I assume you've read: http://www.tomshardware.com/reviews/core-i7-4960x-ivy-bridge-e-benchmark,3557-10.html
As Chris sums it in the first paragraph on the last page (page 10): "Does Intel’s Core i7-4960X, specifically, get me all revved up about upgrading? Well, no. Not really. But then again, those thousand-dollar CPUs rarely do. What about a hypothetical Core i7-4930K replacing the -3930K under $600? That’d be a tough sell for all of the same reasons. Mainly, it doesn’t push performance high enough to warrant a big price tag. Any interest in a Core i7-4820K? I’d be more inclined to bet on a -4770K/Z87 platform, if only for the newer chipset’s extra functionality."
I think that "as an aspiring 3D artist" a 4770k will probably do it for you. Consider an aftermarket cooler to give you an OC boost in performance (don't expect miracles, Haswell isn't a super overclocker) and you'll be happy with your choice of value over faster renders. Honestly, it's hard to gauge how demanding your activities will be coupled with how much you will value a few seconds or minutes of render time vs. what the money savings will mean to you.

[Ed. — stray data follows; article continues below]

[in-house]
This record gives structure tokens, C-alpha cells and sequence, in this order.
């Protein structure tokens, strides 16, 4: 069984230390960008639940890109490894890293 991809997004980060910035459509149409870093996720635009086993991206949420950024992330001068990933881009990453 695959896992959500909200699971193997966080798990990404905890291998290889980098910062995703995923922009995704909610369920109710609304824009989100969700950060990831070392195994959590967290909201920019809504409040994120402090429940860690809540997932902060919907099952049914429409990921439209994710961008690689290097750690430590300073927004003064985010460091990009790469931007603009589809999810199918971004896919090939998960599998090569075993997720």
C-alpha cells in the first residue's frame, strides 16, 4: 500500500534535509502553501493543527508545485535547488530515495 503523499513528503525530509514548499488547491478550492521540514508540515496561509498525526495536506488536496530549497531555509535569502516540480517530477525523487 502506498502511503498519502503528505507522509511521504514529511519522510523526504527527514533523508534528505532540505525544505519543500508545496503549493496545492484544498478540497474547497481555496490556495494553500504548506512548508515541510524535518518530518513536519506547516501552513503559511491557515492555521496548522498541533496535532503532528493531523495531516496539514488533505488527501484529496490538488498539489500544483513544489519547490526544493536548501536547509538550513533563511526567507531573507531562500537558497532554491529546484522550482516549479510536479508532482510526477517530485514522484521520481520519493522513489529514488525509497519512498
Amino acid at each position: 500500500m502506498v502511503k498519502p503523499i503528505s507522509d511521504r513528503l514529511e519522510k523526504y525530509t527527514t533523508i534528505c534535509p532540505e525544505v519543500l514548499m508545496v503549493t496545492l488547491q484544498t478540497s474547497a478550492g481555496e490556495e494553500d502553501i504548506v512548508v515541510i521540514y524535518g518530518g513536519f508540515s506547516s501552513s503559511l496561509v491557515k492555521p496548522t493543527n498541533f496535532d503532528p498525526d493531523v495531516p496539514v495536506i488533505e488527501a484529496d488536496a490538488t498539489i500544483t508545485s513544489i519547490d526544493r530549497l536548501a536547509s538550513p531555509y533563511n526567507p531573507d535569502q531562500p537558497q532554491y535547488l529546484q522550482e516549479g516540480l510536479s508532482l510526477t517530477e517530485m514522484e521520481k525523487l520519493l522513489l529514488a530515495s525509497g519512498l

The key to the whole thing, though, is the fact that you aren't building in 2 months or so. My advice, wait two months or whenever you are ready to build and then re-evaluate your options. Maybe there will be a more definitive answer at that time.
Another option, what about a 3930k? Used, maybe? I dunno, the new ones are pricey, for an older part. But the mobo would support Ivy-E so at least there is a slight upgrade path (but too pricey to be worth it in my opinion). The flip-side is that, if we follow Intel's pattern, socket 1150 will also have a poor upgrade path, so it is what it is. Re-evaluate when you are ready to buy.